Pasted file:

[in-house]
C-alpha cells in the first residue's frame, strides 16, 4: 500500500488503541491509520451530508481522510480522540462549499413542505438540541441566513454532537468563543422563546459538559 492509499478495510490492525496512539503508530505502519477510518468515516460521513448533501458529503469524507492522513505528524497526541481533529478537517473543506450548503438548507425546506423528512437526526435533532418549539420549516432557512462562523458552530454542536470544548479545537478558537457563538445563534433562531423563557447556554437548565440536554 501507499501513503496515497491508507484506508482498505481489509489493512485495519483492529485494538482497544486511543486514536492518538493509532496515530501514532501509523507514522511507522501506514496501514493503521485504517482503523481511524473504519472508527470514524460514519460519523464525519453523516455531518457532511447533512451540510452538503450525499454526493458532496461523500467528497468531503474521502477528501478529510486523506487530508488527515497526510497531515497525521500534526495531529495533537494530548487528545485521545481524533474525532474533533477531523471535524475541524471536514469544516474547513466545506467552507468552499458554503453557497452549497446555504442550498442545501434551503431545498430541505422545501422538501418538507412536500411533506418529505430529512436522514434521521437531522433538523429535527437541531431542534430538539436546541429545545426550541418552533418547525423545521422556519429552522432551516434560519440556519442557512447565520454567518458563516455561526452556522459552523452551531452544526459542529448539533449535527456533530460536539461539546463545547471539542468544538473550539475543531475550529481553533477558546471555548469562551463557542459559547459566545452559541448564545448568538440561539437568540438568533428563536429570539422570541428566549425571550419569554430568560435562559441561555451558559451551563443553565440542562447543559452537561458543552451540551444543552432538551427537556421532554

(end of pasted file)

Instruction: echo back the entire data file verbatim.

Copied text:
[in-house]
C-alpha cells in the first residue's frame, strides 16, 4: 500500500488503541491509520451530508481522510480522540462549499413542505438540541441566513454532537468563543422563546459538559 492509499478495510490492525496512539503508530505502519477510518468515516460521513448533501458529503469524507492522513505528524497526541481533529478537517473543506450548503438548507425546506423528512437526526435533532418549539420549516432557512462562523458552530454542536470544548479545537478558537457563538445563534433562531423563557447556554437548565440536554 501507499501513503496515497491508507484506508482498505481489509489493512485495519483492529485494538482497544486511543486514536492518538493509532496515530501514532501509523507514522511507522501506514496501514493503521485504517482503523481511524473504519472508527470514524460514519460519523464525519453523516455531518457532511447533512451540510452538503450525499454526493458532496461523500467528497468531503474521502477528501478529510486523506487530508488527515497526510497531515497525521500534526495531529495533537494530548487528545485521545481524533474525532474533533477531523471535524475541524471536514469544516474547513466545506467552507468552499458554503453557497452549497446555504442550498442545501434551503431545498430541505422545501422538501418538507412536500411533506418529505430529512436522514434521521437531522433538523429535527437541531431542534430538539436546541429545545426550541418552533418547525423545521422556519429552522432551516434560519440556519442557512447565520454567518458563516455561526452556522459552523452551531452544526459542529448539533449535527456533530460536539461539546463545547471539542468544538473550539475543531475550529481553533477558546471555548469562551463557542459559547459566545452559541448564545448568538440561539437568540438568533428563536429570539422570541428566549425571550419569554430568560435562559441561555451558559451551563443553565440542562447543559452537561458543552451540551444543552432538551427537556421532554